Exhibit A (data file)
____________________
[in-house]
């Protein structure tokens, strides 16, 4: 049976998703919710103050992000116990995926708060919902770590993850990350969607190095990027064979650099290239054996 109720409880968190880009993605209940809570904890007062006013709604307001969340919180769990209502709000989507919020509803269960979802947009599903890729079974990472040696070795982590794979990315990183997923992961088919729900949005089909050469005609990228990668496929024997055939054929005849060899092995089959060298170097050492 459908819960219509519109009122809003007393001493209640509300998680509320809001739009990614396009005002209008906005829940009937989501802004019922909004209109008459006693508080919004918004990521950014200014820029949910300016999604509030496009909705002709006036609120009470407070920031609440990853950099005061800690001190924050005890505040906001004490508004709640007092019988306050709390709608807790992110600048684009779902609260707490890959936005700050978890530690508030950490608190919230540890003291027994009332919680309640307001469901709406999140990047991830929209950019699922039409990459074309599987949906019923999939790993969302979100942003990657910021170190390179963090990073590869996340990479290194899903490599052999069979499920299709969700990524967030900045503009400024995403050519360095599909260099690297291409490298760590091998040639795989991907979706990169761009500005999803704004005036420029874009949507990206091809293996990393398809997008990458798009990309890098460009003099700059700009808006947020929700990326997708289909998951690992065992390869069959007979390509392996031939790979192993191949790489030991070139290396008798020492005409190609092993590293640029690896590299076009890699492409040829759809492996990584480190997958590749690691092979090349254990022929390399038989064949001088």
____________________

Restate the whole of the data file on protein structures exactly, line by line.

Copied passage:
[in-house]
């Protein structure tokens, strides 16, 4: 049976998703919710103050992000116990995926708060919902770590993850990350969607190095990027064979650099290239054996 109720409880968190880009993605209940809570904890007062006013709604307001969340919180769990209502709000989507919020509803269960979802947009599903890729079974990472040696070795982590794979990315990183997923992961088919729900949005089909050469005609990228990668496929024997055939054929005849060899092995089959060298170097050492 459908819960219509519109009122809003007393001493209640509300998680509320809001739009990614396009005002209008906005829940009937989501802004019922909004209109008459006693508080919004918004990521950014200014820029949910300016999604509030496009909705002709006036609120009470407070920031609440990853950099005061800690001190924050005890505040906001004490508004709640007092019988306050709390709608807790992110600048684009779902609260707490890959936005700050978890530690508030950490608190919230540890003291027994009332919680309640307001469901709406999140990047991830929209950019699922039409990459074309599987949906019923999939790993969302979100942003990657910021170190390179963090990073590869996340990479290194899903490599052999069979499920299709969700990524967030900045503009400024995403050519360095599909260099690297291409490298760590091998040639795989991907979706990169761009500005999803704004005036420029874009949507990206091809293996990393398809997008990458798009990309890098460009003099700059700009808006947020929700990326997708289909998951690992065992390869069959007979390509392996031939790979192993191949790489030991070139290396008798020492005409190609092993590293640029690896590299076009890699492409040829759809492996990584480190997958590749690691092979090349254990022929390399038989064949001088």